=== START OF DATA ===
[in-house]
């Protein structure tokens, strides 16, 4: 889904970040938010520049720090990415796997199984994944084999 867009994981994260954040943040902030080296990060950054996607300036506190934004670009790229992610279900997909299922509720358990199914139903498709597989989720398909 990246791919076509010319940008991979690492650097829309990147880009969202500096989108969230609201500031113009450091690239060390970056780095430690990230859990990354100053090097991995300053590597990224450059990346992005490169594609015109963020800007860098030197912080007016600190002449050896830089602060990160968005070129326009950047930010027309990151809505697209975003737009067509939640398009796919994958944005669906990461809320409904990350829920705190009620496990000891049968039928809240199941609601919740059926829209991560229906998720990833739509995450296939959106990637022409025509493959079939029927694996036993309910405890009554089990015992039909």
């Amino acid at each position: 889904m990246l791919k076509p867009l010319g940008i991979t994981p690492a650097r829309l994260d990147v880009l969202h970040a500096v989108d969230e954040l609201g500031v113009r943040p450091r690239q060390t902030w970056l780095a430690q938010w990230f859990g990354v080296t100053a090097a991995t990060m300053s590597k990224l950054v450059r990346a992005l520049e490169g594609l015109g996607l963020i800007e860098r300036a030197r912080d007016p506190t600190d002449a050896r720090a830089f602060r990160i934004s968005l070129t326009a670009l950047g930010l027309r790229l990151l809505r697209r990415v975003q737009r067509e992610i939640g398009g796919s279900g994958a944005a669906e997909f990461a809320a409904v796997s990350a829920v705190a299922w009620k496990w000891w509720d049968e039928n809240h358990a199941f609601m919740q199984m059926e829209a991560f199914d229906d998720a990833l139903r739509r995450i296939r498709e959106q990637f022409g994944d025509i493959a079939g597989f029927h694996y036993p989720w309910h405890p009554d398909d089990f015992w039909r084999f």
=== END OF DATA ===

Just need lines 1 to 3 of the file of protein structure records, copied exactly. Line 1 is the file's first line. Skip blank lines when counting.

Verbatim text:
[in-house]
């Protein structure tokens, strides 16, 4: 889904970040938010520049720090990415796997199984994944084999 867009994981994260954040943040902030080296990060950054996607300036506190934004670009790229992610279900997909299922509720358990199914139903498709597989989720398909 990246791919076509010319940008991979690492650097829309990147880009969202500096989108969230609201500031113009450091690239060390970056780095430690990230859990990354100053090097991995300053590597990224450059990346992005490169594609015109963020800007860098030197912080007016600190002449050896830089602060990160968005070129326009950047930010027309990151809505697209975003737009067509939640398009796919994958944005669906990461809320409904990350829920705190009620496990000891049968039928809240199941609601919740059926829209991560229906998720990833739509995450296939959106990637022409025509493959079939029927694996036993309910405890009554089990015992039909």
């Amino acid at each position: 889904m990246l791919k076509p867009l010319g940008i991979t994981p690492a650097r829309l994260d990147v880009l969202h970040a500096v989108d969230e954040l609201g500031v113009r943040p450091r690239q060390t902030w970056l780095a430690q938010w990230f859990g990354v080296t100053a090097a991995t990060m300053s590597k990224l950054v450059r990346a992005l520049e490169g594609l015109g996607l963020i800007e860098r300036a030197r912080d007016p506190t600190d002449a050896r720090a830089f602060r990160i934004s968005l070129t326009a670009l950047g930010l027309r790229l990151l809505r697209r990415v975003q737009r067509e992610i939640g398009g796919s279900g994958a944005a669906e997909f990461a809320a409904v796997s990350a829920v705190a299922w009620k496990w000891w509720d049968e039928n809240h358990a199941f609601m919740q199984m059926e829209a991560f199914d229906d998720a990833l139903r739509r995450i296939r498709e959106q990637f022409g994944d025509i493959a079939g597989f029927h694996y036993p989720w309910h405890p009554d398909d089990f015992w039909r084999f």